Block Island, RI

HTML clipboardStanding boldly atop the Mohegan Bluffs of Block Island, the Southeast Lighthouse has testified to the power of ocean storms since its creation in 1874.

The tower stands 67 feet high and sits on an octagonal-shaped granite base. Both the keeper’s residence and light tower were constructed primarily of brick, with a cast iron lantern gallery perched at the tower’s pinnacle. The gallery houses a parapet lantern magnified by a large lens imported from France.

The lamp first burned oil, but was converted to kerosene in the 1880s. In 1907, the lamp was replaced with an oil lamp, which increased the light’s intensity to 45,690 candlepower. In 1929, a rotating mechanism was installed to accomplish a flashing effect and the signal was changed from a white light to a green light in order to help mariners differentiate between the signals of other nearby lighthouses. The green flash could be seen as far out to sea as 22 miles. In 1990, the U.S. Coast Guard ordered the lamp to be replaced by a white electric aircraft beacon, which remains in the lighthouse today.

Perhaps the most notable moment of the lighthouse’s history came in 1993, when the 2,000-ton structure was hydraulically lifted from its original location and transported 360 feet inland via a temporary rail system to avoid almost certain destruction by erosion, which had brought the edge of the cliffs within 55 feet of the lighthouse. Today, the lighthouse rests at a location that scientists say should be safe for another century.

Fig: Block Island Map

1. Block Island National Wildlife Refuge

The refuge encompasses the northern tip of Block Island (Sandy Point) and includes the historic North Lighthouse. The shoreline of the refuge consists of a cobble beach that extends from the Settler’s Rock parking area to Sandy Point, and a sandy/ cobble beach that extends several miles along the west side from Sandy Point to Great Salt Pond. The uplands of vegetated dunes provide a rookery for seagulls, and Sachem Pond is a feeding area for a wide variety of waterfowl. This is an ideal area for walking, bird watching, and enjoying the view in all directions. Four-wheeldrive vehicles with permits may drive out to Sandy Point, where fishing is a popular activity. This is an environmentally sensitive area—stay off vegetation and out of the dunes. Do not swim at Sandy Point, as it has dangerous tidal currents. Parking is available.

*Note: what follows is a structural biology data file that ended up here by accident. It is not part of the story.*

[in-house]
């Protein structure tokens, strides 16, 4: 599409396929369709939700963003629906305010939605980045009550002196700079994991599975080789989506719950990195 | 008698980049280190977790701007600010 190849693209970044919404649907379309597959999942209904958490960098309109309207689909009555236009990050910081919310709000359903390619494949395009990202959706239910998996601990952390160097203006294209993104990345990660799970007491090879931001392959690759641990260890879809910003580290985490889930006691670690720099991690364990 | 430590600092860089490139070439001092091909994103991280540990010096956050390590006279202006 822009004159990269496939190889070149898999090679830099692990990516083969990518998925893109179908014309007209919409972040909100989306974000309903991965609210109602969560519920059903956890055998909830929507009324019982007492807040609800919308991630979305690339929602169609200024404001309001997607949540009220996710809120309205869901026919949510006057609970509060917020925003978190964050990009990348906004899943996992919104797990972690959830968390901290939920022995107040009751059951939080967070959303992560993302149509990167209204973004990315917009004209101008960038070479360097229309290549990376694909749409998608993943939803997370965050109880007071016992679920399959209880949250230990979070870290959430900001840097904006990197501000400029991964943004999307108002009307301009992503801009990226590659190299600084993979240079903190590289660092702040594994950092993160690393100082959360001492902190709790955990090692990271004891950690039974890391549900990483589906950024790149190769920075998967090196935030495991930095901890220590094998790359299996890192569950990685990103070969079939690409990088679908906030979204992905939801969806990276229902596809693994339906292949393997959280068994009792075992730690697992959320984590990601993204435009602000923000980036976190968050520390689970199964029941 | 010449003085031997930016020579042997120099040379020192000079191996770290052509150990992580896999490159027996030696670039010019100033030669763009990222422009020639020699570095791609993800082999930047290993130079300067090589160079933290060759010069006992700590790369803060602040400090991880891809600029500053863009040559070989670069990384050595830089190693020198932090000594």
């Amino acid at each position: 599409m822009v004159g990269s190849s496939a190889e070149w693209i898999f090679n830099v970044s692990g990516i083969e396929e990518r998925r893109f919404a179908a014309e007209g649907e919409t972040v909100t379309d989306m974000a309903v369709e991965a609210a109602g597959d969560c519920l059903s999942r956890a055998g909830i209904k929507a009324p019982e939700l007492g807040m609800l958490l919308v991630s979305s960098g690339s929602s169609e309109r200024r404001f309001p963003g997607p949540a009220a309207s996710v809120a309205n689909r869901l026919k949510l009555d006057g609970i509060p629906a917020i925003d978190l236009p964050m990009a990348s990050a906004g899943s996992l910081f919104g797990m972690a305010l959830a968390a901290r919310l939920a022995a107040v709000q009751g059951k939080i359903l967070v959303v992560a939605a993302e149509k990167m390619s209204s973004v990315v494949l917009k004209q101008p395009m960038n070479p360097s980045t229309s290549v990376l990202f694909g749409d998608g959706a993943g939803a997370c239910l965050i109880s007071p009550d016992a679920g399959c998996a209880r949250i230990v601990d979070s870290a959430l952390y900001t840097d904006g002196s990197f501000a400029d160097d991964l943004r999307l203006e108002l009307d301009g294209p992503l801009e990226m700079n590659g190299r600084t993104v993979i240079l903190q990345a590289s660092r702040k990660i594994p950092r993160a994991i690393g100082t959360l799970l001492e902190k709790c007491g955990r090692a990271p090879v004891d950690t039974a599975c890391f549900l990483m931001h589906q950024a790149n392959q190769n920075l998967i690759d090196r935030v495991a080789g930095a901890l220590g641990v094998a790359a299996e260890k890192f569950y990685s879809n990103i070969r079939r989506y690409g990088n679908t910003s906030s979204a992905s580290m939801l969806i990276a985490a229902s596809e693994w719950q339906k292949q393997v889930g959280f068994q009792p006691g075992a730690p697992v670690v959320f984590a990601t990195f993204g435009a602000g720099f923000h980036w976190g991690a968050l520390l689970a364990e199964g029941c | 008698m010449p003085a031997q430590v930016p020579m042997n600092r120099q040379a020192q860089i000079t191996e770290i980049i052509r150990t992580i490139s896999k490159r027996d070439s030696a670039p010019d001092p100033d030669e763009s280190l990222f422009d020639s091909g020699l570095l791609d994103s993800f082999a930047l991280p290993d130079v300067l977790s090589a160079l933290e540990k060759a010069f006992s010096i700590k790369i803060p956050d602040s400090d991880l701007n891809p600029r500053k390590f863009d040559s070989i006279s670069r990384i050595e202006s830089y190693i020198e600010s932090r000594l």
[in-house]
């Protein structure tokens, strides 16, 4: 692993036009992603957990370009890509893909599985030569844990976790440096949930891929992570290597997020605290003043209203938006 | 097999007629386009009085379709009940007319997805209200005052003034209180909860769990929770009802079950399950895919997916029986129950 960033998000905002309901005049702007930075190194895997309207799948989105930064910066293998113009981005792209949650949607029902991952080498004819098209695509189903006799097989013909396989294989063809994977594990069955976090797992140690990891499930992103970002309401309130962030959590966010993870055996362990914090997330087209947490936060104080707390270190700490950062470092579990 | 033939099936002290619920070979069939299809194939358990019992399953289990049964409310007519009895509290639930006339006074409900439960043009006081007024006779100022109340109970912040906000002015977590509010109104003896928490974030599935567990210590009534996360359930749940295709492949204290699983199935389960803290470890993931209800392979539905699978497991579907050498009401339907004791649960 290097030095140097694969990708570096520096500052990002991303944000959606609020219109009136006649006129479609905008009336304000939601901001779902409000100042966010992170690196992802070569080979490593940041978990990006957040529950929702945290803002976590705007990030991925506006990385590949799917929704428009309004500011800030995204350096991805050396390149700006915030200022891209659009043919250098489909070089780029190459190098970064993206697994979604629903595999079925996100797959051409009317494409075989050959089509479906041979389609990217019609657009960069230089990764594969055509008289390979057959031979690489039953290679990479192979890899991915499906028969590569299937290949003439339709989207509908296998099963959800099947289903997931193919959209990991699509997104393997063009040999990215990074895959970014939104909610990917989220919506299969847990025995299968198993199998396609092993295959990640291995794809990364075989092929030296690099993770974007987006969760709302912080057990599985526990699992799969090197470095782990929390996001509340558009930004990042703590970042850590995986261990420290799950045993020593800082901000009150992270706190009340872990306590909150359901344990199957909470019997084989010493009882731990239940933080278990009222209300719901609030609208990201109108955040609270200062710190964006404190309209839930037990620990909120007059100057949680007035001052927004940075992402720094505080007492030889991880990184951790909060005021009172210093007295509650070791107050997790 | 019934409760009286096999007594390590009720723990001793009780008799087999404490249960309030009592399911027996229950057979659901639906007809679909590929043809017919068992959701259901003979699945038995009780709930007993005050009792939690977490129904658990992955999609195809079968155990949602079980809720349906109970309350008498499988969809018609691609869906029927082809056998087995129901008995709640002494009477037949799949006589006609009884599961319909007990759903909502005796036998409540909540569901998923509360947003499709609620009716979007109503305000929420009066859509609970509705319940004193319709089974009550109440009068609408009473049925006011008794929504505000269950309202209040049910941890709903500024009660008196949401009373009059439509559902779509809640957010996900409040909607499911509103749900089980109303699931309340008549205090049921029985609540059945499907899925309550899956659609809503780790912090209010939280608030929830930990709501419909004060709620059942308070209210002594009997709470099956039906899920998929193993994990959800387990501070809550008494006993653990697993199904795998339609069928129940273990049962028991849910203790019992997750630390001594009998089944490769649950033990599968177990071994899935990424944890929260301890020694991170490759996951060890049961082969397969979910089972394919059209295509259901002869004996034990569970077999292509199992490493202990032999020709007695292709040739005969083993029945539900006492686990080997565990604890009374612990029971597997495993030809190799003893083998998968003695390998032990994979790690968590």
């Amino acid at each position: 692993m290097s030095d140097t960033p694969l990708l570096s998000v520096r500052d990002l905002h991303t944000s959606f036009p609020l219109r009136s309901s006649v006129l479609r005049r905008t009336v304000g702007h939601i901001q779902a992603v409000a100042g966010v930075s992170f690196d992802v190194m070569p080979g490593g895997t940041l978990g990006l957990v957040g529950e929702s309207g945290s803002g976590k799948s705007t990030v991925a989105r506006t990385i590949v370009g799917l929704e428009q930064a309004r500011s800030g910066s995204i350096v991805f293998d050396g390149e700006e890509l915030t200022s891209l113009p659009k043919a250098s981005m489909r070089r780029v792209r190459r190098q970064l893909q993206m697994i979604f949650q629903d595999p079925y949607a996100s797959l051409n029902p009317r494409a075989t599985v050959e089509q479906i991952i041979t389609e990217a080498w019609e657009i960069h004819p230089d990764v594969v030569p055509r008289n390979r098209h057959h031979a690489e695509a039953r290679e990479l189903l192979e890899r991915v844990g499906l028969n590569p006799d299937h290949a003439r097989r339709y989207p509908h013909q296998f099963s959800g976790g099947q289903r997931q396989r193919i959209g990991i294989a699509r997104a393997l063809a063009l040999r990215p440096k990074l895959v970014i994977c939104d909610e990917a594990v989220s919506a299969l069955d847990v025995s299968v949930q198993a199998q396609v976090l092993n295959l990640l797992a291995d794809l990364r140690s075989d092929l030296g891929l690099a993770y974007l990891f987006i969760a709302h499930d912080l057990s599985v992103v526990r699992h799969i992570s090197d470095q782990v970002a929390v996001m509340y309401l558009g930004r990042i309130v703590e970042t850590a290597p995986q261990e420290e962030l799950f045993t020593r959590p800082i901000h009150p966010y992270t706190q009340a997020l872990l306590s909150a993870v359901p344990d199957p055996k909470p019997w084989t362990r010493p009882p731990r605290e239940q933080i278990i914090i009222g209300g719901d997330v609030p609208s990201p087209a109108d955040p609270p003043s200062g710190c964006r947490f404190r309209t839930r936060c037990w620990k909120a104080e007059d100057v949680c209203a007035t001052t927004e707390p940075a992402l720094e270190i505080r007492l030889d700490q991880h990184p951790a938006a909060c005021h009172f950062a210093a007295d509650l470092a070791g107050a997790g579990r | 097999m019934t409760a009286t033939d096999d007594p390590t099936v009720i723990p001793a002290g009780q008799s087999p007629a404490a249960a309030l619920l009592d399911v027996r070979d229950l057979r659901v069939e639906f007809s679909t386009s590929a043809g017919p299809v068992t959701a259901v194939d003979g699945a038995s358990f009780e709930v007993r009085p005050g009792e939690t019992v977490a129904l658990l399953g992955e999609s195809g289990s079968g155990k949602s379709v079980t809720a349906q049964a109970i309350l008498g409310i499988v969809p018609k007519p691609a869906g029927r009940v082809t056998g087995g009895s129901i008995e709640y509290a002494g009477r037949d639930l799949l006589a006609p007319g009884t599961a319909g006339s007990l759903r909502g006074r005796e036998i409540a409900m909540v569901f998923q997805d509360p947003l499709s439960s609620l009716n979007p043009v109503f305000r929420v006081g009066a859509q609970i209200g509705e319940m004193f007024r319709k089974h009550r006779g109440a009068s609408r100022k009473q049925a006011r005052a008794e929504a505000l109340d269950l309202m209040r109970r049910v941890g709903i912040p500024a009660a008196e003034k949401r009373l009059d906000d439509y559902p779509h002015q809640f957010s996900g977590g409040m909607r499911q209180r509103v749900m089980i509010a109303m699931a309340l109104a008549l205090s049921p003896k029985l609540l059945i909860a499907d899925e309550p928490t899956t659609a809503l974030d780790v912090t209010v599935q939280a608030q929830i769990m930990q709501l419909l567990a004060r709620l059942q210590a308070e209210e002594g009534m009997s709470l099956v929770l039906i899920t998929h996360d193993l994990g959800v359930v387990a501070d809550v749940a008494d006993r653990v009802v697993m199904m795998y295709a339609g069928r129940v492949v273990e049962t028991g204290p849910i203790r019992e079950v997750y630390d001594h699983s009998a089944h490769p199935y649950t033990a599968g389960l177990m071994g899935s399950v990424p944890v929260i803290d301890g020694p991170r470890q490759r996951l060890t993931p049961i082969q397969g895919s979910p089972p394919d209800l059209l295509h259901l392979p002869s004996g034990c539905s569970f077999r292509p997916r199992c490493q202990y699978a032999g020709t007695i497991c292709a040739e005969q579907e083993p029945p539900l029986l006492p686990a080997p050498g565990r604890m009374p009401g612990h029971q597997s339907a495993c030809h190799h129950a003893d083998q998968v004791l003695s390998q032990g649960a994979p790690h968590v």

2. Settlers' Rock

At the end of Corn Neck Road, near a cobble beach on Rhode Island Sound, a rock with a plaque marks the landing site of the European settlers on Block Island in 1661. Across the road is scenic Sachem Pond, with a small, sandy beach great for wildlife observation. The parking area marks the access to Sandy Point, the Block Island National Wildlife Refuge, and the northern end of the Clayhead Nature Trail.

3. Clayhead Nature Trail

This scenic nature trail winds through shrubs, fields, and wetlands to the Clayhead Bluffs along Block Island’s northeast shore. The trail starts at Corn Neck Road and continues for a quarter mile along a dirt road to a parking area with bike racks. From here the trail narrows and winds its way to the coast. There is a small beach where the trail reaches the shoreline that is often very rocky due to strong surf. The main trail then winds north along high coastal bluffs to Settler’s Rock. This trail and the maze of trails leading off from it provide wonderful walking and bird watching with views of farms, ponds, and the coast. No mopeds are allowed on the road, and no mopeds or bikes are allowed on the trail. This is an environmentally sensitive area.